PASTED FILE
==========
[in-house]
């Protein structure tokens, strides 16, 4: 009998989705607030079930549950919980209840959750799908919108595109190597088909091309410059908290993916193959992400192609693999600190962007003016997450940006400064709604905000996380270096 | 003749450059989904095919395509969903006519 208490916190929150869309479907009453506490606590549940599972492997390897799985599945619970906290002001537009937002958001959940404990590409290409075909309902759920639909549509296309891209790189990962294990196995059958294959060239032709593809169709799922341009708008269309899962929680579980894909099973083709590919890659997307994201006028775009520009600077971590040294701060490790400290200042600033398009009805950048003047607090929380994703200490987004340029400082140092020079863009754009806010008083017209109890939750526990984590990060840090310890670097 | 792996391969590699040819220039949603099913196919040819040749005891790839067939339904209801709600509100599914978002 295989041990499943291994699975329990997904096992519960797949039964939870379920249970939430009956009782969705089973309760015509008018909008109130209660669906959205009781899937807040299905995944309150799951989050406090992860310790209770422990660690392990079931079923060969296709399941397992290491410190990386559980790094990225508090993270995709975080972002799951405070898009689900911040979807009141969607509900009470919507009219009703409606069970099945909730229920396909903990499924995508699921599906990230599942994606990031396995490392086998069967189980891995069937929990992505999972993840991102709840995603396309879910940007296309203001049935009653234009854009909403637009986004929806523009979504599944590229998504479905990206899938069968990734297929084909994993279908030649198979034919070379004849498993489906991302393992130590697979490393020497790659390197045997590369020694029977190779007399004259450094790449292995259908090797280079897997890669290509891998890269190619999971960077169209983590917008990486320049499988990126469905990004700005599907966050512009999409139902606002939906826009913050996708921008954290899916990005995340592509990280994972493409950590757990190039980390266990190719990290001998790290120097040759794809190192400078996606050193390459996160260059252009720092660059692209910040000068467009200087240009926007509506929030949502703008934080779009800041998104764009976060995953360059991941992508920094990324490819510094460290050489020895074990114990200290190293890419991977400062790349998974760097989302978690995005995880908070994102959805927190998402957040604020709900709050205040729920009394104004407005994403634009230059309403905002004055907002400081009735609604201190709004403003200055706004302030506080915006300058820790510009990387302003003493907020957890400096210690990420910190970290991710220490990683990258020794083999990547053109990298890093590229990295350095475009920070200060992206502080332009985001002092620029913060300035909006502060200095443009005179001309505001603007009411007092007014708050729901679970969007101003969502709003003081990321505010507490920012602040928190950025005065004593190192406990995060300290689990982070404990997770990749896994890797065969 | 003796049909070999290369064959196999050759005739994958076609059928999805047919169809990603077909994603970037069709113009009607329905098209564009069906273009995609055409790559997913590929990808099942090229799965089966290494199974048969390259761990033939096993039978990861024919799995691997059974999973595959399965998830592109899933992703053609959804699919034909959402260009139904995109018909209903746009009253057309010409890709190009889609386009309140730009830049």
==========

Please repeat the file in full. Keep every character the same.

[in-house]
């Protein structure tokens, strides 16, 4: 009998989705607030079930549950919980209840959750799908919108595109190597088909091309410059908290993916193959992400192609693999600190962007003016997450940006400064709604905000996380270096 | 003749450059989904095919395509969903006519 208490916190929150869309479907009453506490606590549940599972492997390897799985599945619970906290002001537009937002958001959940404990590409290409075909309902759920639909549509296309891209790189990962294990196995059958294959060239032709593809169709799922341009708008269309899962929680579980894909099973083709590919890659997307994201006028775009520009600077971590040294701060490790400290200042600033398009009805950048003047607090929380994703200490987004340029400082140092020079863009754009806010008083017209109890939750526990984590990060840090310890670097 | 792996391969590699040819220039949603099913196919040819040749005891790839067939339904209801709600509100599914978002 295989041990499943291994699975329990997904096992519960797949039964939870379920249970939430009956009782969705089973309760015509008018909008109130209660669906959205009781899937807040299905995944309150799951989050406090992860310790209770422990660690392990079931079923060969296709399941397992290491410190990386559980790094990225508090993270995709975080972002799951405070898009689900911040979807009141969607509900009470919507009219009703409606069970099945909730229920396909903990499924995508699921599906990230599942994606990031396995490392086998069967189980891995069937929990992505999972993840991102709840995603396309879910940007296309203001049935009653234009854009909403637009986004929806523009979504599944590229998504479905990206899938069968990734297929084909994993279908030649198979034919070379004849498993489906991302393992130590697979490393020497790659390197045997590369020694029977190779007399004259450094790449292995259908090797280079897997890669290509891998890269190619999971960077169209983590917008990486320049499988990126469905990004700005599907966050512009999409139902606002939906826009913050996708921008954290899916990005995340592509990280994972493409950590757990190039980390266990190719990290001998790290120097040759794809190192400078996606050193390459996160260059252009720092660059692209910040000068467009200087240009926007509506929030949502703008934080779009800041998104764009976060995953360059991941992508920094990324490819510094460290050489020895074990114990200290190293890419991977400062790349998974760097989302978690995005995880908070994102959805927190998402957040604020709900709050205040729920009394104004407005994403634009230059309403905002004055907002400081009735609604201190709004403003200055706004302030506080915006300058820790510009990387302003003493907020957890400096210690990420910190970290991710220490990683990258020794083999990547053109990298890093590229990295350095475009920070200060992206502080332009985001002092620029913060300035909006502060200095443009005179001309505001603007009411007092007014708050729901679970969007101003969502709003003081990321505010507490920012602040928190950025005065004593190192406990995060300290689990982070404990997770990749896994890797065969 | 003796049909070999290369064959196999050759005739994958076609059928999805047919169809990603077909994603970037069709113009009607329905098209564009069906273009995609055409790559997913590929990808099942090229799965089966290494199974048969390259761990033939096993039978990861024919799995691997059974999973595959399965998830592109899933992703053609959804699919034909959402260009139904995109018909209903746009009253057309010409890709190009889609386009309140730009830049």